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2008 International Conference on Parallel Architectures and Compilation Techniques (PACT) (2008)
Toronto, ON, Canada
Oct. 25, 2008 to Oct. 29, 2008
ISBN: 978-1-5090-3021-7
pp: 155-165
Hemayet Hossain , University of Rochester, USA
Sandhya Dwarkadas , University of Rochester, USA
Michael C. Huang , University of Rochester, USA
Both commercial and scientific workloads benefit from concurrency and exhibit data sharing across threads/processes. The resulting sharing patterns are often fine-grain, with the modified cache lines still residing in the writer's primary cache when accessed. Chip multiprocessors present an opportunity to optimize for fine-grain sharing using direct access to remote processor components through low-latency on-chip interconnects. In this paper, we present Adaptive Replication, Migration, and producer-Consumer Optimization (ARMCO), a coherence protocol that, to the best of our knowledge, is the first to exploit direct access to the L1 caches of remote processors (rather than via coherence mechanisms) in order to support fine-grain sharing. Our goal is to provide support for tightly coupled sharing by recognizing and adapting to common sharing patterns such as migratory, producer-consumer, multiple-reader, and multiple read-write. The protocol places data close to where it is most needed and leverages direct access when following conventional coherence actions proves wasteful. Via targeted optimizations for each of these access patterns, our proposed protocol is able to reduce the average access latency and increase the effective cache capacity at the L1 level with on-chip storage overhead as low as 0.38%. Full-system simulations of 16-processor CMPs show an average (geometric mean) speedup of 1.13 (ranging from 1.04 to 2.26) for 12 commercial, scientific, and mining workloads, with an average of 1.18 if we include 2 microbenchmarks. ARMCO also reduces the on-chip bandwidth requirements and dynamic energy (power) consumption by an average of 33.3% and 31.2% (20.2%) respectively. By evaluating optimizations at both the L1 and the L2 level, we demonstrate that when considering performance, optimization at the L1 level is more effective at supporting fine-grain sharing than that at the L2 level.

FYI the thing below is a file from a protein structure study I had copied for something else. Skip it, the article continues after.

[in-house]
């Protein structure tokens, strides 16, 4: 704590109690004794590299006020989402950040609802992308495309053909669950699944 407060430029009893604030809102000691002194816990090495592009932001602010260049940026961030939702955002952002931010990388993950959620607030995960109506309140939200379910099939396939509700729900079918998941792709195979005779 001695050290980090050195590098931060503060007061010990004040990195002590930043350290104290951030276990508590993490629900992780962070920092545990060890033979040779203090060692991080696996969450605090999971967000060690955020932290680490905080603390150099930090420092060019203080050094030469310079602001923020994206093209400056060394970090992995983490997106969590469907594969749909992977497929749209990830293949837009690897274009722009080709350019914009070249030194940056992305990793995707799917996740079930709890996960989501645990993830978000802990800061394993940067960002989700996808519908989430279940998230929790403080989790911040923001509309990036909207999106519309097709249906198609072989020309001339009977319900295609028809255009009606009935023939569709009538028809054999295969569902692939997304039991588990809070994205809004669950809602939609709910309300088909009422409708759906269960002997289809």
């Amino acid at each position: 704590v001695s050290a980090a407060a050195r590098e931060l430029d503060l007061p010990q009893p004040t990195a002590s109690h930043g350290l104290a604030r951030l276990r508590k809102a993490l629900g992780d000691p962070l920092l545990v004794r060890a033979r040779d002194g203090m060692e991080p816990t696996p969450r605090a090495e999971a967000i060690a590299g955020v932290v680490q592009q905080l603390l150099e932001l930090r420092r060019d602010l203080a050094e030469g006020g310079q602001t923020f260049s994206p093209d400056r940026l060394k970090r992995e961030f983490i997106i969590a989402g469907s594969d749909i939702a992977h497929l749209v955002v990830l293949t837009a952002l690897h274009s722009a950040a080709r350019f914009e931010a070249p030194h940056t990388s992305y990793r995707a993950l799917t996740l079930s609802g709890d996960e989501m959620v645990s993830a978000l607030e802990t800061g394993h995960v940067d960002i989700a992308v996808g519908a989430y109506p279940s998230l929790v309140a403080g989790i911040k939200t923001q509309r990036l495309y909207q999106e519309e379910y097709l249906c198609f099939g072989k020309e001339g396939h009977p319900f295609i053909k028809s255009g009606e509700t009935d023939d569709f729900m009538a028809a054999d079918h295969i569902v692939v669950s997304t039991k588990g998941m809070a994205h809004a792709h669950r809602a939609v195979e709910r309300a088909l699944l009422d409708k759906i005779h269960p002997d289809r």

Protocols, Coherence, System-on-chip, Optimization, Multicore processing, Switches, Instruction sets

H. Hossain, S. Dwarkadas and M. C. Huang, "Improving support for locality and fine-grain sharing in chip multiprocessors," 2008 International Conference on Parallel Architectures and Compilation Techniques (PACT), Toronto, ON, Canada, 2008, pp. 155-165.
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